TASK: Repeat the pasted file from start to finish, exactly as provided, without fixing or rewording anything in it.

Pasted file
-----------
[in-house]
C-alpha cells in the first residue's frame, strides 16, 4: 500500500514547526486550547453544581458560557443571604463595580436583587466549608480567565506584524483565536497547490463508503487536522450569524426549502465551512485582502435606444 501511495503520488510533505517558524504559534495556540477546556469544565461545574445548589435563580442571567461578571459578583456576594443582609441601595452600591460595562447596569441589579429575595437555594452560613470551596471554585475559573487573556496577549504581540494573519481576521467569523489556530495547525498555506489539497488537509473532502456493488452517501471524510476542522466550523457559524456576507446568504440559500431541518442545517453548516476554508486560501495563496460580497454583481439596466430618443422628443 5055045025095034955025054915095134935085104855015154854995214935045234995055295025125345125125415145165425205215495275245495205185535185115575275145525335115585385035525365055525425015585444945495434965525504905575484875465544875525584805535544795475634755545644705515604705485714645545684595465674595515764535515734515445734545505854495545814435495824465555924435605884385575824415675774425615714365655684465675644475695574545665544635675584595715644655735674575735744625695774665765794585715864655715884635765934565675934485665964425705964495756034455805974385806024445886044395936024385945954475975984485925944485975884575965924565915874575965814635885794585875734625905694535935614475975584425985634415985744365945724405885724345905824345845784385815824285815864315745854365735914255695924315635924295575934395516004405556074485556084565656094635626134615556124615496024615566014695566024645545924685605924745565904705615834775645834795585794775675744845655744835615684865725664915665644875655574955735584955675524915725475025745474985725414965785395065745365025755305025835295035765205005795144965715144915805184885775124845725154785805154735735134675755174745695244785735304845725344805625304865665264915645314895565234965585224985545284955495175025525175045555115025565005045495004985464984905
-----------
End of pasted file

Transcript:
[in-house]
C-alpha cells in the first residue's frame, strides 16, 4: 500500500514547526486550547453544581458560557443571604463595580436583587466549608480567565506584524483565536497547490463508503487536522450569524426549502465551512485582502435606444 501511495503520488510533505517558524504559534495556540477546556469544565461545574445548589435563580442571567461578571459578583456576594443582609441601595452600591460595562447596569441589579429575595437555594452560613470551596471554585475559573487573556496577549504581540494573519481576521467569523489556530495547525498555506489539497488537509473532502456493488452517501471524510476542522466550523457559524456576507446568504440559500431541518442545517453548516476554508486560501495563496460580497454583481439596466430618443422628443 5055045025095034955025054915095134935085104855015154854995214935045234995055295025125345125125415145165425205215495275245495205185535185115575275145525335115585385035525365055525425015585444945495434965525504905575484875465544875525584805535544795475634755545644705515604705485714645545684595465674595515764535515734515445734545505854495545814435495824465555924435605884385575824415675774425615714365655684465675644475695574545665544635675584595715644655735674575735744625695774665765794585715864655715884635765934565675934485665964425705964495756034455805974385806024445886044395936024385945954475975984485925944485975884575965924565915874575965814635885794585875734625905694535935614475975584425985634415985744365945724405885724345905824345845784385815824285815864315745854365735914255695924315635924295575934395516004405556074485556084565656094635626134615556124615496024615566014695566024645545924685605924745565904705615834775645834795585794775675744845655744835615684865725664915665644875655574955735584955675524915725475025745474985725414965785395065745365025755305025835295035765205005795144965715144915805184885775124845725154785805154735735134675755174745695244785735304845725344805625304865665264915645314895565234965585224985545284955495175025525175045555115025565005045495004985464984905